Last weekend I set the 3’s goals again, and promised myself I would wash the garage door and get the weeding done. Small beds wouldn’t take long.
About the garage door, yeah, I know most people don’t spend their weekend washing theirs, but this was another didn’t-do that had been bugging me for a while. A deep layer of dirt and last year’s fall leaves held on in blotches, despite summer’s multiple downpours.
Each time the door went up long sticky strands of debris floated up with it. I was tired of dodging grossness to retrieve groceries.
It was a messy job. Cobwebs and dead bugs, sticky leaves and grass clippings finally gave way. About an hour and a half later, I set out for the other side confident I could do what I had to do quickly and painlessly. I knew what a weed looked like, thanks to years of reluctant experience.
Sometimes, the things our parents made us do were truly for our own good, a boon to our life-coping skills. Sometimes, it was just cheap, get-the-kids-out-of-the-house –labor. I’m still undecided which role weeds played in the development of my character.
Armed with gloves and a paper grocery sack, I took a look and started to form a new impression. It was all weeds, which was actually a good thing. Indiscriminately yanking up shallow rooted plants required no gentleness, and no particular order.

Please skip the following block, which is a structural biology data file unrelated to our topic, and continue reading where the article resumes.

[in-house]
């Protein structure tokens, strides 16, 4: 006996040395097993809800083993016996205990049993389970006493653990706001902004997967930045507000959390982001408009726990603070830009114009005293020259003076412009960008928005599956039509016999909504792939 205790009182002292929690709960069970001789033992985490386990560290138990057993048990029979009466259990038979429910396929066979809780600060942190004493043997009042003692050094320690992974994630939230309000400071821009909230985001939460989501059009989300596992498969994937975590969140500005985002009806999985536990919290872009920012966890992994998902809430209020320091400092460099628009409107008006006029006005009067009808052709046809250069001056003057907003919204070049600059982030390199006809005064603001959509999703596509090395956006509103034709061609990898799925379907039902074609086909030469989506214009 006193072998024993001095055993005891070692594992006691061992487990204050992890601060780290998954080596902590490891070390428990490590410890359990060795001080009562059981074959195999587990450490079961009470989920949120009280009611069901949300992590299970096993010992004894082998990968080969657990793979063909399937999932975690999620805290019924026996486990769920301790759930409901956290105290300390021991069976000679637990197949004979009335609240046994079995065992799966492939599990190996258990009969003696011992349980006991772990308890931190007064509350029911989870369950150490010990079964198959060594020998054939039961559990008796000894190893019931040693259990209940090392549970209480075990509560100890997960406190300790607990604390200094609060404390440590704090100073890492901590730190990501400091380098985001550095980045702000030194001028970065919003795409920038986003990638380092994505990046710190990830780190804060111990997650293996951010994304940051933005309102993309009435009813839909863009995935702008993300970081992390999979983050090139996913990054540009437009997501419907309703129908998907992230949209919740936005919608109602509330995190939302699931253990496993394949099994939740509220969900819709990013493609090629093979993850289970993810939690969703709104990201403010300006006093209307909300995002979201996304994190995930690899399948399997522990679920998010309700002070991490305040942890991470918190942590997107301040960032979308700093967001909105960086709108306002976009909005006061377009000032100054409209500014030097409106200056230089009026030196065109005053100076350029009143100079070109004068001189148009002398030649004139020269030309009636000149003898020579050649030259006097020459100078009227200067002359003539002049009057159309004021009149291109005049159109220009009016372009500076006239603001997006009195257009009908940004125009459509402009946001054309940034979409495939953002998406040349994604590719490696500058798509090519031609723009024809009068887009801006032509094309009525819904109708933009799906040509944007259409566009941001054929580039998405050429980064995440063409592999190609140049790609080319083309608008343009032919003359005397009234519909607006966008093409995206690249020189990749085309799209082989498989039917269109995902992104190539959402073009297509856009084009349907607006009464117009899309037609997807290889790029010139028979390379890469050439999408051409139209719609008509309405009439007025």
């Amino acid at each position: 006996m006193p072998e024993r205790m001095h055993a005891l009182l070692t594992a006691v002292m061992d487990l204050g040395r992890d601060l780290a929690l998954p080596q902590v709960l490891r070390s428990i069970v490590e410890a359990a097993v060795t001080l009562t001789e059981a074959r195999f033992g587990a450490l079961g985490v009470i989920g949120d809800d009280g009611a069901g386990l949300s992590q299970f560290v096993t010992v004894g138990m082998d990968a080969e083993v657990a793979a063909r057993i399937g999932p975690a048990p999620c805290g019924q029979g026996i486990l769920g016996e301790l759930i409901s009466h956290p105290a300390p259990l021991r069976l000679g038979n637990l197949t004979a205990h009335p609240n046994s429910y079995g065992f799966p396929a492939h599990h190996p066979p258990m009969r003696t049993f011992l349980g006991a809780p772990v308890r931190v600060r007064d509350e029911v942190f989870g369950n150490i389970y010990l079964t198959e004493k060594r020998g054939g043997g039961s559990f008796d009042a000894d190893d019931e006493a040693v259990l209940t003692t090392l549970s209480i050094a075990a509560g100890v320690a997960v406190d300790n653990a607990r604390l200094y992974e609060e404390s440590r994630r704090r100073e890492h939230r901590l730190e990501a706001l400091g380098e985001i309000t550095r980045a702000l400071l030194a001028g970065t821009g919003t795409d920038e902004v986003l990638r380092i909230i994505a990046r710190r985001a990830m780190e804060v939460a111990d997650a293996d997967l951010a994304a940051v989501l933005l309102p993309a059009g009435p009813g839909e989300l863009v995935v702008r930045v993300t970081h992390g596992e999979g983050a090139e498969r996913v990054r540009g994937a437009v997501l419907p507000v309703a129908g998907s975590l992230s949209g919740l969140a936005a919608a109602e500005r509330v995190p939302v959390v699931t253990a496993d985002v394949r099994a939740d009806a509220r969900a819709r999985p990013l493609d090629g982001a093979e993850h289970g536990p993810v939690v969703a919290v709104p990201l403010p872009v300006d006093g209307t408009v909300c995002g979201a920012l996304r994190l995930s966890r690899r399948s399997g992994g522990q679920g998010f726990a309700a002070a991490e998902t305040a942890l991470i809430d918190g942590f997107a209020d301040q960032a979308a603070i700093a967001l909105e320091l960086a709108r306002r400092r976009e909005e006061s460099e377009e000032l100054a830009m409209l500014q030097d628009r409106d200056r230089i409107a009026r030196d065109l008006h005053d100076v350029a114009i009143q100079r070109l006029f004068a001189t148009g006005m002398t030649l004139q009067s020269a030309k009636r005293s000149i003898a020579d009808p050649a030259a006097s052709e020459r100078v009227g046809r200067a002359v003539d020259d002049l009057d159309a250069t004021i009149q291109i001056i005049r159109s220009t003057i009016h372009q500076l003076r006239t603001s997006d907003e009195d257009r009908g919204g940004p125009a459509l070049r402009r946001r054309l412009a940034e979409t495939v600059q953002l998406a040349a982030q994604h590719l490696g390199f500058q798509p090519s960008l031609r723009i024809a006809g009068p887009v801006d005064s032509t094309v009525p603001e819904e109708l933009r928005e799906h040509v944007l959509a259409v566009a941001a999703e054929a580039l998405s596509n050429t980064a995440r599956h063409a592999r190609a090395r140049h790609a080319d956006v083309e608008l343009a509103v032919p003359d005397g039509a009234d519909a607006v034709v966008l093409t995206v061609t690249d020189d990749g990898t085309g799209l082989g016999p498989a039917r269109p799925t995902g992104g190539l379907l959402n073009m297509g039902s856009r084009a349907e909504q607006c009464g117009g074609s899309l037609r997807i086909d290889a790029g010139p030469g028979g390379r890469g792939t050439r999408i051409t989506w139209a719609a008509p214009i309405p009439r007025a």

Easy; for about 3 minutes, until one large-fisted grab allowed a million prickers to penetrate my Arbor Brewing Company cloth gloves. Provided for immediate and personal continued use during One Brick Detroit’s tree planting in The Greening of Detroit, the gloves were tremendously helpful and suitable for tree planting; not so much for thorn-bush removal.
I regrouped with a good hand washing, a mug of iced tea, and re-armed with thick silicone painting-stripping protective gloves. I wasn’t about to let weeding become a challenge. The more I picked around the barbs, the more I came to realize, I was probably looking at an ill-kept (as in never pruned) rose-bush of some sort. Also hidden within this bed, were two short, sort-of roundish, stubby evergreen shrubs.
I kept at it, though, eventually losing track of real-time. Finishing the first bed felt good, kind of. I’d been leaning over, imaginably unattractively in my too big bright blue plaid and mega-large diamond-rhinestone capris. A Friday night BBQ got going on across the courtyard. I decided to ignore it, and ripped on.
Working from the back to the front was one of my better non-ideas, as in, I really didn’t have a plan. I’d just walked in and went at it. By the time I got out of (by getting rid of) the deep, I pretty much had to kneel to give my entire-body-lifting thigh muscles a break. When I finally stepped back, I felt I had come close enough to conquering that little bit of mayhem to move on: to the bigger bed.
My make-shift “I surely won’t need something larger than this” Whole Foods re-used refuse (old paper shopping) bag was about 2/3 full. I refused to go back inside to get another one, mostly because I know myself and was pretty sure it would be the hard to talk myself into finishing up tomorrow.
Nope, whatever I was going to pull was going to have to fit.
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